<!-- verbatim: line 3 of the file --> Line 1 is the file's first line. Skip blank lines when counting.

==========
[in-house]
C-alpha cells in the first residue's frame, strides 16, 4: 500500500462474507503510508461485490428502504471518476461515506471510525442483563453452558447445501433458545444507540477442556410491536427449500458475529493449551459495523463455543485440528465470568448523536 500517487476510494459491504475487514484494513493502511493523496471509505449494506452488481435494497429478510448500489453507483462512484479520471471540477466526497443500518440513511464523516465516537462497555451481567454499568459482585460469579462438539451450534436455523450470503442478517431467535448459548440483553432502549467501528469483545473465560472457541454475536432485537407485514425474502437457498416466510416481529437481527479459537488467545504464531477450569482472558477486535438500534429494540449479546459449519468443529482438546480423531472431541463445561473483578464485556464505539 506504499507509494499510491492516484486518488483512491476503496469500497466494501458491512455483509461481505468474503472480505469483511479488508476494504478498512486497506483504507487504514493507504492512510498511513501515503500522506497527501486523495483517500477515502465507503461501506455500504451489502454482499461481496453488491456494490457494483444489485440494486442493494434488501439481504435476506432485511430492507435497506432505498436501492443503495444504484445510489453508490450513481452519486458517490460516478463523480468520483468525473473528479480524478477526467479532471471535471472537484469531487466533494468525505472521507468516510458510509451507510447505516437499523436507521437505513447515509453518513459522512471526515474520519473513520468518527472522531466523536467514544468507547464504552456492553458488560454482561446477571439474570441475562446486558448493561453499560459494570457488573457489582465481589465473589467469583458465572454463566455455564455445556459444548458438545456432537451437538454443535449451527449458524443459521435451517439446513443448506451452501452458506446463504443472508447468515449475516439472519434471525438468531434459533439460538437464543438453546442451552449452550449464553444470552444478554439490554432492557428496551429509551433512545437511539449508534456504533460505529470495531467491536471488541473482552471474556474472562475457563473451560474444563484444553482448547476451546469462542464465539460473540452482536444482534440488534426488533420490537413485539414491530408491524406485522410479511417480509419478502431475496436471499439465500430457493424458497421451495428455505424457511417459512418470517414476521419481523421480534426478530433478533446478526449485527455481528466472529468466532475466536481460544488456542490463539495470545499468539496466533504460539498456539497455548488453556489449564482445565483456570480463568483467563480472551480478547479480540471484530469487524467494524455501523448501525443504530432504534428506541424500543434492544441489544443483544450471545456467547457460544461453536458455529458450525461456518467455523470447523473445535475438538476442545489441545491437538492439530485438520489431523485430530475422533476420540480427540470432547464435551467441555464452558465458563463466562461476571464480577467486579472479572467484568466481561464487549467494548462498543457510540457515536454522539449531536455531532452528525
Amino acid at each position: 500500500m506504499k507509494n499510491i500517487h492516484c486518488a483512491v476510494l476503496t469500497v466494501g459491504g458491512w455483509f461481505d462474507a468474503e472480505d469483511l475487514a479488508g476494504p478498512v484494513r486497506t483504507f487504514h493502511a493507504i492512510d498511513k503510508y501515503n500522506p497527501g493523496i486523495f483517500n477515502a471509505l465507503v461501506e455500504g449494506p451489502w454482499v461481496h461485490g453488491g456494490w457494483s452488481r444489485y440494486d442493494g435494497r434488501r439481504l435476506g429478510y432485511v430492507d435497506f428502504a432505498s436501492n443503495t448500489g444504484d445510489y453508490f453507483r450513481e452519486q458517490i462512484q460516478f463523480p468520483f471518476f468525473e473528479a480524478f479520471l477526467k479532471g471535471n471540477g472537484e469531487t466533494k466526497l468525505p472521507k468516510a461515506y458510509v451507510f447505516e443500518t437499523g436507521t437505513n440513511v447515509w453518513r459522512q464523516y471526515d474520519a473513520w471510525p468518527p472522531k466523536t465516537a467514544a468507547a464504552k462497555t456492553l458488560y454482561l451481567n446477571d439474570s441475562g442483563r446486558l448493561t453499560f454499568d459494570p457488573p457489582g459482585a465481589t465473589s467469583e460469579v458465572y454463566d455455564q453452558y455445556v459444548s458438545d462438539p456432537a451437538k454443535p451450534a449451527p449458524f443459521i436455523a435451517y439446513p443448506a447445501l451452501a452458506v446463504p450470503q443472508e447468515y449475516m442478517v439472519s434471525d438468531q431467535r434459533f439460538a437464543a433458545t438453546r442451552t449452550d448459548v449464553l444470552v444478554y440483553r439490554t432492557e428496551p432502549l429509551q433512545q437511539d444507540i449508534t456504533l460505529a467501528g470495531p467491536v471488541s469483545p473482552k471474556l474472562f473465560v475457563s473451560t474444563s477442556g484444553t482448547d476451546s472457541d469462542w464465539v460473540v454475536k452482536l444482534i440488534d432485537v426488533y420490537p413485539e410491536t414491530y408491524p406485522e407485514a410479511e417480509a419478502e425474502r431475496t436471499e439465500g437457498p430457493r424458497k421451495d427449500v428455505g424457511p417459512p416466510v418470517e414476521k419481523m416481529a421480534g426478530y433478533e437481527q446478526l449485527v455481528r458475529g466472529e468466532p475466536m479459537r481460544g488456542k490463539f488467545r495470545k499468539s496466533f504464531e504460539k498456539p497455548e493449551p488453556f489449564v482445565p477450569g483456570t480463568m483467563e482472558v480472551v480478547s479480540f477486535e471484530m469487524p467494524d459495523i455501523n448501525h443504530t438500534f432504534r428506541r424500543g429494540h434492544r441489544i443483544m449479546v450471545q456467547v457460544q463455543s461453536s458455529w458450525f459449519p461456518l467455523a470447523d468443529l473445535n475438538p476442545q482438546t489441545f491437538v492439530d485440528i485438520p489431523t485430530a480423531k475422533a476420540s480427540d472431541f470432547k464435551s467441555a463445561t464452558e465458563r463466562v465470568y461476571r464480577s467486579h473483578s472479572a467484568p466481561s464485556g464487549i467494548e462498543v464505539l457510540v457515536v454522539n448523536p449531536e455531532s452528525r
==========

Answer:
Amino acid at each position: 500500500m506504499k507509494n499510491i500517487h492516484c486518488a483512491v476510494l476503496t469500497v466494501g459491504g458491512w455483509f461481505d462474507a468474503e472480505d469483511l475487514a479488508g476494504p478498512v484494513r486497506t483504507f487504514h493502511a493507504i492512510d498511513k503510508y501515503n500522506p497527501g493523496i486523495f483517500n477515502a471509505l465507503v461501506e455500504g449494506p451489502w454482499v461481496h461485490g453488491g456494490w457494483s452488481r444489485y440494486d442493494g435494497r434488501r439481504l435476506g429478510y432485511v430492507d435497506f428502504a432505498s436501492n443503495t448500489g444504484d445510489y453508490f453507483r450513481e452519486q458517490i462512484q460516478f463523480p468520483f471518476f468525473e473528479a480524478f479520471l477526467k479532471g471535471n471540477g472537484e469531487t466533494k466526497l468525505p472521507k468516510a461515506y458510509v451507510f447505516e443500518t437499523g436507521t437505513n440513511v447515509w453518513r459522512q464523516y471526515d474520519a473513520w471510525p468518527p472522531k466523536t465516537a467514544a468507547a464504552k462497555t456492553l458488560y454482561l451481567n446477571d439474570s441475562g442483563r446486558l448493561t453499560f454499568d459494570p457488573p457489582g459482585a465481589t465473589s467469583e460469579v458465572y454463566d455455564q453452558y455445556v459444548s458438545d462438539p456432537a451437538k454443535p451450534a449451527p449458524f443459521i436455523a435451517y439446513p443448506a447445501l451452501a452458506v446463504p450470503q443472508e447468515y449475516m442478517v439472519s434471525d438468531q431467535r434459533f439460538a437464543a433458545t438453546r442451552t449452550d448459548v449464553l444470552v444478554y440483553r439490554t432492557e428496551p432502549l429509551q433512545q437511539d444507540i449508534t456504533l460505529a467501528g470495531p467491536v471488541s469483545p473482552k471474556l474472562f473465560v475457563s473451560t474444563s477442556g484444553t482448547d476451546s472457541d469462542w464465539v460473540v454475536k452482536l444482534i440488534d432485537v426488533y420490537p413485539e410491536t414491530y408491524p406485522e407485514a410479511e417480509a419478502e425474502r431475496t436471499e439465500g437457498p430457493r424458497k421451495d427449500v428455505g424457511p417459512p416466510v418470517e414476521k419481523m416481529a421480534g426478530y433478533e437481527q446478526l449485527v455481528r458475529g466472529e468466532p475466536m479459537r481460544g488456542k490463539f488467545r495470545k499468539s496466533f504464531e504460539k498456539p497455548e493449551p488453556f489449564v482445565p477450569g483456570t480463568m483467563e482472558v480472551v480478547s479480540f477486535e471484530m469487524p467494524d459495523i455501523n448501525h443504530t438500534f432504534r428506541r424500543g429494540h434492544r441489544i443483544m449479546v450471545q456467547v457460544q463455543s461453536s458455529w458450525f459449519p461456518l467455523a470447523d468443529l473445535n475438538p476442545q482438546t489441545f491437538v492439530d485440528i485438520p489431523t485430530a480423531k475422533a476420540s480427540d472431541f470432547k464435551s467441555a463445561t464452558e465458563r463466562v465470568y461476571r464480577s467486579h473483578s472479572a467484568p466481561s464485556g464487549i467494548e462498543v464505539l457510540v457515536v454522539n448523536p449531536e455531532s452528525r